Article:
With the wide variety of timers on the market, how do you know which is the best for you.

What timer light switch should you buy?

Interior lighting is used as a deterrent as it gives the appearance of the residents still being home.   It is so effective that UK police forces recommend people leave lights on when they are away from home. But what is the best timer light switch to buy?

Timer light switches work by deterring intruders from targeting their home in the first place, but it may also alert neighbours and passers-by to suspicious activity in the event of a break-in. Studies show that burglars are far less likely to target a house if it seems that people may be at home.

Why use a timer light switch anyway?

Internal security lighting is therefore based around the idea of making it look like the home is occupied. This is achieved by the use of timers to simulate the lighting patterns of people at home. You can keep it simple by having lights turn on and off every few hours, or plan a more realistic lighting sequence.

Remember that whichever type of security lighting you choose, it is still important to complement it with a high quality alarm system. Lights are not a replacement for a house alarm. With that being said, let’s quickly make sense of each type of internal security lighting, and go over some advantages and disadvantages of each.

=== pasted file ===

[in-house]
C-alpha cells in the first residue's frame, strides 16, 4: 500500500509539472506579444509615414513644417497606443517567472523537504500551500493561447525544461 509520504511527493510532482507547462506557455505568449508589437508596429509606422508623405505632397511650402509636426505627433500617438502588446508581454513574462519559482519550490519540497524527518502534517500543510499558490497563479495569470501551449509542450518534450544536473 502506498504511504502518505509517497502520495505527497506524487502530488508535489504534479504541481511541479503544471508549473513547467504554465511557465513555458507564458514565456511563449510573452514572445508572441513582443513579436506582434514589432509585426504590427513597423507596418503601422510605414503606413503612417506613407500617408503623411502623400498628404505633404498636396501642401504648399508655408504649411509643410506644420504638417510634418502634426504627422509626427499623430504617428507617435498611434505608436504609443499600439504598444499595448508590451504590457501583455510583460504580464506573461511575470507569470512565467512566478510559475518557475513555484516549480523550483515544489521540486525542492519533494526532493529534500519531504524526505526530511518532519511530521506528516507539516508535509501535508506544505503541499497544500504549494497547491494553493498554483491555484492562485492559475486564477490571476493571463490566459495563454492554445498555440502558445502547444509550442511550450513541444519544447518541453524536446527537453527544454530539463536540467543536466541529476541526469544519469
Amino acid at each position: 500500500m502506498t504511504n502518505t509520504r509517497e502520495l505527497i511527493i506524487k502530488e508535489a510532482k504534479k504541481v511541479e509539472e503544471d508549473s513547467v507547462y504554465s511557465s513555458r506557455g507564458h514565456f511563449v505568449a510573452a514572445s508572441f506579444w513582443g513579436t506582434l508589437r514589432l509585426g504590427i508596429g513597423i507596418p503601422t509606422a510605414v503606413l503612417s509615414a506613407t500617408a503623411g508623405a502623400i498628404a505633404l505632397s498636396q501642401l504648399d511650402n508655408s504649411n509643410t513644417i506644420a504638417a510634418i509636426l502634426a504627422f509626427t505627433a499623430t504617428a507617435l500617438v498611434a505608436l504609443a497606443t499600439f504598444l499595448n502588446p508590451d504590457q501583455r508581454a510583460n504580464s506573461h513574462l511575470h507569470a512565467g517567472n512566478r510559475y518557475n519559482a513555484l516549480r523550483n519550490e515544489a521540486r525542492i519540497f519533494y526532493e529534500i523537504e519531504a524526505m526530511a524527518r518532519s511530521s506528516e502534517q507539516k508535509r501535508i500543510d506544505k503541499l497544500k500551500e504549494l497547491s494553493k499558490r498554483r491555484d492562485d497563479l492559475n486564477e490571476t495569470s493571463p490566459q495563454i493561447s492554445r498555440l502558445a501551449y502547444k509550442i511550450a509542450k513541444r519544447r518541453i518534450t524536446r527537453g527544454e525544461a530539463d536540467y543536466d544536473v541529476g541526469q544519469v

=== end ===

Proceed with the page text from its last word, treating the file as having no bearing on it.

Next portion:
Best light timer switch

Lamps, how effective are they?

Plug in Timers

This is probably the most common type of timer you will have come across. The timer device is simply plugged into the wall socket, and then you plug your lamp (or any other mains appliance), into the timer. These tend to be cheap and easy to use. Most of them now have digital interfaces, but analogue timers are still available. Although these tend to be one of the easiest to install of all the different type of timers, they are also one of the most inflexible. You are limited to only using lights that you can plug into a wall socket. This is ideal if you regularly use lamps in your home but may in fact be a tale tell sign to a burglar that no one is home if they see a solitary dimply lit lamp left on.  Small plugged in lamps may not be enough to deter a potential burglar.

Mains Wired Timers

Timer plug

best timer switch plug

These timers are slightly more advanced than the plug timers. They are actually wired in to a light socket, meaning your main lights can be set  on a timer. These are digitally controlled and allow you to create very intricate on-off patterns for your lights. The biggest drawback is these types of timers is they require you to perform rewiring of the switch, which takes some time and expertise. They can be a good option if you are regularly set your lights on a timer and know how to do basic wiring. These types of timer cannot be used with energy saving light bulbs or LED’s and most require a neutral wire to be present in order to be installed.

Light Bulb timers

If want to control your main lights but don’t know how to do any wiring, then light bulb holders are a viable alternative. Instead of inserting a timer at the wall socket, you install it into the light fitting itself and insert the bulb into the timer. These operate on a dusk-till-dawn basis. They are not customisable as there is no control interface. These are ideal if you have a light fitting with a single bayonet Light bulb type fitting. They will require you to actually get up on ladders to install or remove them. Many people have also reported they do not work correctly if used with a lamp shade.